Salomé Lamas. Photo by Ale Vulcano, courtesy of The Bogliasco Foundation.
It's one thing to head to the top of the world to shoot at the highest-altitude human settlement, another entirely different to see the result of that shoot projected on a screen. But if the screen is the giant-sized IMAX at Berlin's Sony Center, the experience may be closer than you'd think. Salomé Lamas may look small next to either the top of the world or the IMAX screen, but the Portuguese director, only 29, is a tough cookie behind her apparently fragile and youthful looks, as can be seen from Eldorado XXI, the feature film she shot in the Peruvian mining town of La Rinconada, 5500m high in the Andes—a “nightmarish shoot” by her own admission. (And not the first one. While shooting in Transnistria for another project, the KGB arrested and interrogated her and her crew.)
Eldorado XXI, an immersive non-fiction essay bridging Werner Herzog's postcards from the edge of human resilience and exploration and Wang Bing's minimalist observations of struggling communities, was one of the high points of a particularly strong line-up in this year's Berlinale Forum, and is now heading to New York's New Directors/New Films. It's the second feature-length work for Lamas after 2012's No Man's Land, an equally fascinating deconstruction of memory and history, reality and fiction, through the direct-to-camera narrative of a Portuguese special forces soldier turned mercenary for hire.
A film graduate with a masters in art from Amsterdam and currently a PhD candidate in film studies, as well as a former DAAD Berliner Künstlerprogramm and Rockefeller fellow, Lamas has also a number of short films and video installations and performances under her belt. And while theory underlies all of her work in any format, she always wears it lightly and never forgets there's an audience in front of her that may not be familiar with it. Her cinema is born out of the tension between thinking and doing, looking and sharing. Eldorado XXI widens the scope of that dichotomy, by engaging with the neo-feudal, post-apocalyptic landscapes of La Rinconada's mining facilities and the impoverished communities that survive there as best they can, in a multi-layered exploration of history, politics, society and capitalism that corresponds to Lucrecia Martel's definition of “political cinema” as raising questions and doubts rather than offering cut-and-dried solutions.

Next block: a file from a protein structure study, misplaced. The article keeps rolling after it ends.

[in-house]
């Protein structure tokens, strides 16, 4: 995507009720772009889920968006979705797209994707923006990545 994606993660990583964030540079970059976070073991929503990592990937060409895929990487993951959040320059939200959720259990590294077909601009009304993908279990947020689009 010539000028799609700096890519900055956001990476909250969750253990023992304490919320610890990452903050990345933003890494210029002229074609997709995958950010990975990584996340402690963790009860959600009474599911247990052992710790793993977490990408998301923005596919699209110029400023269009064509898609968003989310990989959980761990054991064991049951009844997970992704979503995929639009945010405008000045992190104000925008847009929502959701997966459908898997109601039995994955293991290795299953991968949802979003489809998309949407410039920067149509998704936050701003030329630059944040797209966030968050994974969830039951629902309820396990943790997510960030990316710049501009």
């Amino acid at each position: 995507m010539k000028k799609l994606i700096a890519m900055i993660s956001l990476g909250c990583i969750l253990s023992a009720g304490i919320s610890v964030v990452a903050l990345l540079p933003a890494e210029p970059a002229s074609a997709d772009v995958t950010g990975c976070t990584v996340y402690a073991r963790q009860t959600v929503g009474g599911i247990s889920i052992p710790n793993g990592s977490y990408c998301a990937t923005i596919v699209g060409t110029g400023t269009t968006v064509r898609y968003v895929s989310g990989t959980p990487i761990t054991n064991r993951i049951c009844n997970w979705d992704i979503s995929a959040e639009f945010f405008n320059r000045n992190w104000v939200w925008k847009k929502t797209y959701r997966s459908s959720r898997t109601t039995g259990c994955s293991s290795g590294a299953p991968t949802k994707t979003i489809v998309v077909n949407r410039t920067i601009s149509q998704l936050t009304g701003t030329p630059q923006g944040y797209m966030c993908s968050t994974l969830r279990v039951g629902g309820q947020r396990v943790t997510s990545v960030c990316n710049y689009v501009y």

Lamas spoke at the Lisbon offices of production company O Som e a Fúria, in between arriving from France where she supervised Eldorado XXI's post-production, and leaving for Berlin for her film's world premiere. Parts of this interview were first published in and appear courtesy of Público.
NOTEBOOK: Eldorado XXI premiered at the Berlin International Film Festival's Forum. Is that something you looked forward to?
SALOMÉ LAMAS: We did discuss with the producers where we would pitch the film. Within the big carnival that film festivals usually are, the Forum is open to serious work and treats it accordingly. It's a carefully curated section, with a rigor that transcends the mere sidebar within a big festival, and that makes me very comfortable. I feel happy being in the Forum, it's the right place for the way the film turned out, within a family of filmmakers that makes sense to me.
NOTEBOOK: The Forum makes a point of looking beyond cinema, into the connections with modern visual and multimedia arts. That's something you do as well, switching between installation work and more traditional film. How do you decide what is the correct form for each project?
LAMAS: In the specific case of Eldorado XXI, the original idea was to make a kind of hybrid documentary, with a loose script and characters. But then it moved in other directions. The long shot at the beginning of the film happened because I was thinking of doing a parallel museum piece, but when I came back from La Rinconada I realized that particular shot could very well be a part of the film. From that moment on, I wouldn't use it in a museum piece so as not to cannibalize my work, and that led the film into a more radical, less classical side. That was due in part to my own way of structuring and approaching the picture, but also because we shot in such a difficult place. It was a really troublesome shoot, nightmarish almost.
But back to your question, my studies were originally in cinema and it was only later I did my masters in art, so the installations and gallery work are a more recent development. Probably, though, everything I've ever done has always had that possibility to be presented in either of those venues.